Out of all the BlackBerry 'Venice' slider leaks thus far, none have really given us a full look at the keyboard on the upcoming device and that, of course, has left some folks skeptical of everything we've seen recently. Looking to end some of those doubts, @evleaks, has now posted up a follow-up to the first leaked render of the device that clearly shows off that glorious BlackBerry keyboard.
Instant buy if this comes out in time for my contract renewal in October. Finally a modern Android device with a hardware keyboard.
So let's do that summary again: Samsung disappointed stylus fans in Europe and wasn't upfront about it; it frustrated power users who look to the Note series to push into ever-higher specs; and it introduced a second Edge device before it could come up with a solid reason to have even one. All of this, along with the erroneous web listings, muddled the launch and anticipation for a pair of technically impressive devices that give everyone more choice and not less.
At this point, I have no idea what Samsung is thinking. Not releasing the Note 5 in Europe, opting to only offer the Edge Plus, is pure insanity.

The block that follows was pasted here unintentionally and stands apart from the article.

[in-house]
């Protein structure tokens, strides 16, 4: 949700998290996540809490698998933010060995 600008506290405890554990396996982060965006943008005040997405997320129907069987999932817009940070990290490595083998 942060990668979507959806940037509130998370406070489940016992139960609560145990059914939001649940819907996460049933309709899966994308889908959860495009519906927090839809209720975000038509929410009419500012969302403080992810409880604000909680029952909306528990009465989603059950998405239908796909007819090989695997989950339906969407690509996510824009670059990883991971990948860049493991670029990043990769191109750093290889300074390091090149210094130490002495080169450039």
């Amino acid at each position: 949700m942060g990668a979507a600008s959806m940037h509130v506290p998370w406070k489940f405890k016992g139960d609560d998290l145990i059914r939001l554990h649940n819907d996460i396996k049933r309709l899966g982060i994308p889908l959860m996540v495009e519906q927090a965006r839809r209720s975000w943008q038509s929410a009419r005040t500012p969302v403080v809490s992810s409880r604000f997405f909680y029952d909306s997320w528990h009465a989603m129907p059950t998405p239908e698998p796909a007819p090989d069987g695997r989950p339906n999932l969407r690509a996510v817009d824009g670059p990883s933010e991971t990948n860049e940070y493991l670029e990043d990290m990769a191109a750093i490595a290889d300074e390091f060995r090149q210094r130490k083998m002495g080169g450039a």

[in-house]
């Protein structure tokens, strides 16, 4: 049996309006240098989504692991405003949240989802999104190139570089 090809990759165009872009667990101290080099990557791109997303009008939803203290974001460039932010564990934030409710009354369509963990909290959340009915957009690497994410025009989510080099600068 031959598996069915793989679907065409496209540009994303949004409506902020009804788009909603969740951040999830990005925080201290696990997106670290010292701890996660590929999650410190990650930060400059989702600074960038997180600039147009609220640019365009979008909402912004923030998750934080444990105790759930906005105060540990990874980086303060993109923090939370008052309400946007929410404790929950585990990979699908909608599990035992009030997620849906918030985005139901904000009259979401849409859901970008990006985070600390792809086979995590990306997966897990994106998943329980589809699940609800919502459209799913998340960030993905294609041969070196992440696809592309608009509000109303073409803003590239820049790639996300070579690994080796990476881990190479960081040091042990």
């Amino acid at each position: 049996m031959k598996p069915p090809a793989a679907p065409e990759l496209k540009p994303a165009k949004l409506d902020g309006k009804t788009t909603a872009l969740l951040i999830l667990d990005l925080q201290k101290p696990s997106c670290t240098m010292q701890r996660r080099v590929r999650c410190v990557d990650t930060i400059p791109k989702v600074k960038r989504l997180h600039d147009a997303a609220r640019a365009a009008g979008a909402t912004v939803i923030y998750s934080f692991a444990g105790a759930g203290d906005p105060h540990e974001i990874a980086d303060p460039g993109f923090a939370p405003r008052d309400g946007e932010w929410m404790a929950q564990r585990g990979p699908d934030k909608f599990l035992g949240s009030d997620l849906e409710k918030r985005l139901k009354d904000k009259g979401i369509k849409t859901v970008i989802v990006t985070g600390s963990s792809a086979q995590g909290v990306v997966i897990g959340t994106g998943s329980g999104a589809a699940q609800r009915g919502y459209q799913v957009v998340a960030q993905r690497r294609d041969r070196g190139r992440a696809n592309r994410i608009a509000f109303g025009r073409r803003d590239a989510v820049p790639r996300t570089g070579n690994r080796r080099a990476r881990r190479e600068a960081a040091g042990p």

What does it mean to use a flagship smartphone in 2015? It likely means that you're using a phone with a great display, fast performance, good battery life, good build quality, and a great camera. If I'm being honest, I have to say that the OnePlus 2 doesn't hit all of those marks, but it hits most of them and does so at a price that's just over half that of a comparable iPhone. It's not a flagship killer by any means - this year or next - but it's a really solid smartphone that does most everything you need it to do really well. It's easily the best deal on the market right now if you want a high-end smartphone.
AndroidCentral has another review of the OnePlus 2. Looks like a great phone for the price, but with some small issues.
While we count on Wi-Fi more than ever to be entertained, productive, and stay connected, we're streaming and sharing in new ways our old routers were never built to handle. So today, with our partner TP-LINK, we're launching OnHub, a different kind of router for a new way to Wi-Fi. Instead of headaches and spotty connections, OnHub gives you Wi-Fi that's fast, secure, and easy to use.
Over the years, I've had a lot of routers, and all of them were bad products. No ifs and buts. They had connection problems, terrible user interfaces, they were ugly, and a pain to use. Once I finally had enough, I decided to splurge and get an Apple AirPort Extreme. I can assure you - it's one of the best purchases I've ever made. Great UI, zero problems, it looks nice, and it always works.